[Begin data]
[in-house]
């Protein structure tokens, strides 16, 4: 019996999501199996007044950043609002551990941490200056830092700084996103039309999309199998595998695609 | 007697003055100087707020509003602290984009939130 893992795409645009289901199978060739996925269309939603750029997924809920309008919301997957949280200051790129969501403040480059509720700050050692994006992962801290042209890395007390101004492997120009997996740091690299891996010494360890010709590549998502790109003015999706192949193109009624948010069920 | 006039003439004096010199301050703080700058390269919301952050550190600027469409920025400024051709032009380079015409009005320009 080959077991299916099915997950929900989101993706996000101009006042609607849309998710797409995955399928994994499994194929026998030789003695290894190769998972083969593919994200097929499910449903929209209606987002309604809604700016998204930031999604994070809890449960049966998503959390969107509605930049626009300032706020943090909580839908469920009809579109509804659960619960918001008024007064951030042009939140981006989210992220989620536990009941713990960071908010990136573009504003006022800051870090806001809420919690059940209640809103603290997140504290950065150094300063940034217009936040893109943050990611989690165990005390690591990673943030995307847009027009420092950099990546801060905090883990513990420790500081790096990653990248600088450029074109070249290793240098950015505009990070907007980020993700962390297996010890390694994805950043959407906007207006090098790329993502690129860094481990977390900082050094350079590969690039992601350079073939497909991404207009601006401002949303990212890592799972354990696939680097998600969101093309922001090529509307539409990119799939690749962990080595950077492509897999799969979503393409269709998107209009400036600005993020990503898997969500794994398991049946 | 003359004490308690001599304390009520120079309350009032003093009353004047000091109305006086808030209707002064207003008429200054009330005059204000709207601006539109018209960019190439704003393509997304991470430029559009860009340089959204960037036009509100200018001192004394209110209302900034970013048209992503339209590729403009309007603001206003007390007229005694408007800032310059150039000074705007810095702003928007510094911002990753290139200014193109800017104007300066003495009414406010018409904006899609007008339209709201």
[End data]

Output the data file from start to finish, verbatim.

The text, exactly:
[in-house]
């Protein structure tokens, strides 16, 4: 019996999501199996007044950043609002551990941490200056830092700084996103039309999309199998595998695609 | 007697003055100087707020509003602290984009939130 893992795409645009289901199978060739996925269309939603750029997924809920309008919301997957949280200051790129969501403040480059509720700050050692994006992962801290042209890395007390101004492997120009997996740091690299891996010494360890010709590549998502790109003015999706192949193109009624948010069920 | 006039003439004096010199301050703080700058390269919301952050550190600027469409920025400024051709032009380079015409009005320009 080959077991299916099915997950929900989101993706996000101009006042609607849309998710797409995955399928994994499994194929026998030789003695290894190769998972083969593919994200097929499910449903929209209606987002309604809604700016998204930031999604994070809890449960049966998503959390969107509605930049626009300032706020943090909580839908469920009809579109509804659960619960918001008024007064951030042009939140981006989210992220989620536990009941713990960071908010990136573009504003006022800051870090806001809420919690059940209640809103603290997140504290950065150094300063940034217009936040893109943050990611989690165990005390690591990673943030995307847009027009420092950099990546801060905090883990513990420790500081790096990653990248600088450029074109070249290793240098950015505009990070907007980020993700962390297996010890390694994805950043959407906007207006090098790329993502690129860094481990977390900082050094350079590969690039992601350079073939497909991404207009601006401002949303990212890592799972354990696939680097998600969101093309922001090529509307539409990119799939690749962990080595950077492509897999799969979503393409269709998107209009400036600005993020990503898997969500794994398991049946 | 003359004490308690001599304390009520120079309350009032003093009353004047000091109305006086808030209707002064207003008429200054009330005059204000709207601006539109018209960019190439704003393509997304991470430029559009860009340089959204960037036009509100200018001192004394209110209302900034970013048209992503339209590729403009309007603001206003007390007229005694408007800032310059150039000074705007810095702003928007510094911002990753290139200014193109800017104007300066003495009414406010018409904006899609007008339209709201």